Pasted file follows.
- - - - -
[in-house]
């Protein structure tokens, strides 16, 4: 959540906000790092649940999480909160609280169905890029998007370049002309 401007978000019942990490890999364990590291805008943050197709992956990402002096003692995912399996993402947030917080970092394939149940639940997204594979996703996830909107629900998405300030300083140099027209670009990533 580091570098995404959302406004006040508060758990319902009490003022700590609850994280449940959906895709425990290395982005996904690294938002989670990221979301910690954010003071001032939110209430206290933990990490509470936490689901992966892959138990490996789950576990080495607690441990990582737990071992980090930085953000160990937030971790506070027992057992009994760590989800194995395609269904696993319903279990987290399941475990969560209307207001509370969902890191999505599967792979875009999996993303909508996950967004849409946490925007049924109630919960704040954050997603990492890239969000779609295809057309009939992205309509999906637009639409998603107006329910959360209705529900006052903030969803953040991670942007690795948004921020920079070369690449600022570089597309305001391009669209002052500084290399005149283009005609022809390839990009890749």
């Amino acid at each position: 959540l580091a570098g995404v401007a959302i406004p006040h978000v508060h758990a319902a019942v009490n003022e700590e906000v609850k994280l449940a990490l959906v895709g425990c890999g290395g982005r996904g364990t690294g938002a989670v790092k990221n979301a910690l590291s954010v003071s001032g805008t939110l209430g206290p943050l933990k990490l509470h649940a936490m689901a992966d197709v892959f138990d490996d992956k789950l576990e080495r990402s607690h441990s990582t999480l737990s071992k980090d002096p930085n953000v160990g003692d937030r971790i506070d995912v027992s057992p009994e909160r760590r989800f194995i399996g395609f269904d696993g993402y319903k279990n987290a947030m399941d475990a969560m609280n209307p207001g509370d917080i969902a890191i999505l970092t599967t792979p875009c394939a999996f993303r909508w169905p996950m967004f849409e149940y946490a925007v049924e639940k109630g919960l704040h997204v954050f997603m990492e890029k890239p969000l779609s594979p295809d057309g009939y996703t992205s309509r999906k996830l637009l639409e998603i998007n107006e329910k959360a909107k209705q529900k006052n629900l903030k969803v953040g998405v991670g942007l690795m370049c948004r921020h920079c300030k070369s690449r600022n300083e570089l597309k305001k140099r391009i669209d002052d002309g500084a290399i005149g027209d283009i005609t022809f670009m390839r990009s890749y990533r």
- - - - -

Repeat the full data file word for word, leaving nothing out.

[in-house]
């Protein structure tokens, strides 16, 4: 959540906000790092649940999480909160609280169905890029998007370049002309 401007978000019942990490890999364990590291805008943050197709992956990402002096003692995912399996993402947030917080970092394939149940639940997204594979996703996830909107629900998405300030300083140099027209670009990533 580091570098995404959302406004006040508060758990319902009490003022700590609850994280449940959906895709425990290395982005996904690294938002989670990221979301910690954010003071001032939110209430206290933990990490509470936490689901992966892959138990490996789950576990080495607690441990990582737990071992980090930085953000160990937030971790506070027992057992009994760590989800194995395609269904696993319903279990987290399941475990969560209307207001509370969902890191999505599967792979875009999996993303909508996950967004849409946490925007049924109630919960704040954050997603990492890239969000779609295809057309009939992205309509999906637009639409998603107006329910959360209705529900006052903030969803953040991670942007690795948004921020920079070369690449600022570089597309305001391009669209002052500084290399005149283009005609022809390839990009890749």
């Amino acid at each position: 959540l580091a570098g995404v401007a959302i406004p006040h978000v508060h758990a319902a019942v009490n003022e700590e906000v609850k994280l449940a990490l959906v895709g425990c890999g290395g982005r996904g364990t690294g938002a989670v790092k990221n979301a910690l590291s954010v003071s001032g805008t939110l209430g206290p943050l933990k990490l509470h649940a936490m689901a992966d197709v892959f138990d490996d992956k789950l576990e080495r990402s607690h441990s990582t999480l737990s071992k980090d002096p930085n953000v160990g003692d937030r971790i506070d995912v027992s057992p009994e909160r760590r989800f194995i399996g395609f269904d696993g993402y319903k279990n987290a947030m399941d475990a969560m609280n209307p207001g509370d917080i969902a890191i999505l970092t599967t792979p875009c394939a999996f993303r909508w169905p996950m967004f849409e149940y946490a925007v049924e639940k109630g919960l704040h997204v954050f997603m990492e890029k890239p969000l779609s594979p295809d057309g009939y996703t992205s309509r999906k996830l637009l639409e998603i998007n107006e329910k959360a909107k209705q529900k006052n629900l903030k969803v953040g998405v991670g942007l690795m370049c948004r921020h920079c300030k070369s690449r600022n300083e570089l597309k305001k140099r391009i669209d002052d002309g500084a290399i005149g027209d283009i005609t022809f670009m390839r990009s890749y990533r």